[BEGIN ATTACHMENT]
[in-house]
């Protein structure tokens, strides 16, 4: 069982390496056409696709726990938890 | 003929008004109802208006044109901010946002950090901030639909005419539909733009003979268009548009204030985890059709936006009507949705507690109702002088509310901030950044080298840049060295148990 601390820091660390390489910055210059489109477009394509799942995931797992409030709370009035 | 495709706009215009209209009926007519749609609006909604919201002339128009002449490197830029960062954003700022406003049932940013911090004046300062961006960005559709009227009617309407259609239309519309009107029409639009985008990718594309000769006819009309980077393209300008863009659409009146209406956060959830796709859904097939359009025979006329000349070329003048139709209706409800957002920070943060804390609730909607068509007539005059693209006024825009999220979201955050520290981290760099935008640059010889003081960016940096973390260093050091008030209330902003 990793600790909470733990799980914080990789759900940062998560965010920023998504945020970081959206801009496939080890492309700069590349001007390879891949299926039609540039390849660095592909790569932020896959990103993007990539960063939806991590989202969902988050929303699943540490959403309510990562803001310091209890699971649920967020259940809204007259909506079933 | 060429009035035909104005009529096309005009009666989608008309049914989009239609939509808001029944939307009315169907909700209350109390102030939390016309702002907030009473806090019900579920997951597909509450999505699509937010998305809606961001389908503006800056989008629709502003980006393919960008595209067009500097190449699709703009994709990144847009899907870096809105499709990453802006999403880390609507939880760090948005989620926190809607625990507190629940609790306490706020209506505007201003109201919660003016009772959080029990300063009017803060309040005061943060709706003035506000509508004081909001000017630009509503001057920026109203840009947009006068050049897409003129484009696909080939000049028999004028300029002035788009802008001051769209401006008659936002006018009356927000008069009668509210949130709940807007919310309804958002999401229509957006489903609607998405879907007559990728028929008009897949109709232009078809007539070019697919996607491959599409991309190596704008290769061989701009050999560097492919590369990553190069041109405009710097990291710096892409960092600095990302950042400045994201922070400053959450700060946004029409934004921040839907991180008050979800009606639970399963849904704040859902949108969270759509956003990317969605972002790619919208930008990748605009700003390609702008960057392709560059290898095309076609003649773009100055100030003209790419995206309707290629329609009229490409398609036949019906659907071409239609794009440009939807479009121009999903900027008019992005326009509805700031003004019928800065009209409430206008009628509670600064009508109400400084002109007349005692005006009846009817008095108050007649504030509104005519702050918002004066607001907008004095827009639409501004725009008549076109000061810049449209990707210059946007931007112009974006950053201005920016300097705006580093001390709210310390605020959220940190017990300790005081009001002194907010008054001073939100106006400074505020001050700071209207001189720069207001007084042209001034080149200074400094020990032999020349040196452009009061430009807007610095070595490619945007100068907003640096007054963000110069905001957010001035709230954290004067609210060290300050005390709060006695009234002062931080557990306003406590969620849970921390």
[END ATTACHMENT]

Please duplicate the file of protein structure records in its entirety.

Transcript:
[in-house]
């Protein structure tokens, strides 16, 4: 069982390496056409696709726990938890 | 003929008004109802208006044109901010946002950090901030639909005419539909733009003979268009548009204030985890059709936006009507949705507690109702002088509310901030950044080298840049060295148990 601390820091660390390489910055210059489109477009394509799942995931797992409030709370009035 | 495709706009215009209209009926007519749609609006909604919201002339128009002449490197830029960062954003700022406003049932940013911090004046300062961006960005559709009227009617309407259609239309519309009107029409639009985008990718594309000769006819009309980077393209300008863009659409009146209406956060959830796709859904097939359009025979006329000349070329003048139709209706409800957002920070943060804390609730909607068509007539005059693209006024825009999220979201955050520290981290760099935008640059010889003081960016940096973390260093050091008030209330902003 990793600790909470733990799980914080990789759900940062998560965010920023998504945020970081959206801009496939080890492309700069590349001007390879891949299926039609540039390849660095592909790569932020896959990103993007990539960063939806991590989202969902988050929303699943540490959403309510990562803001310091209890699971649920967020259940809204007259909506079933 | 060429009035035909104005009529096309005009009666989608008309049914989009239609939509808001029944939307009315169907909700209350109390102030939390016309702002907030009473806090019900579920997951597909509450999505699509937010998305809606961001389908503006800056989008629709502003980006393919960008595209067009500097190449699709703009994709990144847009899907870096809105499709990453802006999403880390609507939880760090948005989620926190809607625990507190629940609790306490706020209506505007201003109201919660003016009772959080029990300063009017803060309040005061943060709706003035506000509508004081909001000017630009509503001057920026109203840009947009006068050049897409003129484009696909080939000049028999004028300029002035788009802008001051769209401006008659936002006018009356927000008069009668509210949130709940807007919310309804958002999401229509957006489903609607998405879907007559990728028929008009897949109709232009078809007539070019697919996607491959599409991309190596704008290769061989701009050999560097492919590369990553190069041109405009710097990291710096892409960092600095990302950042400045994201922070400053959450700060946004029409934004921040839907991180008050979800009606639970399963849904704040859902949108969270759509956003990317969605972002790619919208930008990748605009700003390609702008960057392709560059290898095309076609003649773009100055100030003209790419995206309707290629329609009229490409398609036949019906659907071409239609794009440009939807479009121009999903900027008019992005326009509805700031003004019928800065009209409430206008009628509670600064009508109400400084002109007349005692005006009846009817008095108050007649504030509104005519702050918002004066607001907008004095827009639409501004725009008549076109000061810049449209990707210059946007931007112009974006950053201005920016300097705006580093001390709210310390605020959220940190017990300790005081009001002194907010008054001073939100106006400074505020001050700071209207001189720069207001007084042209001034080149200074400094020990032999020349040196452009009061430009807007610095070595490619945007100068907003640096007054963000110069905001957010001035709230954290004067609210060290300050005390709060006695009234002062931080557990306003406590969620849970921390």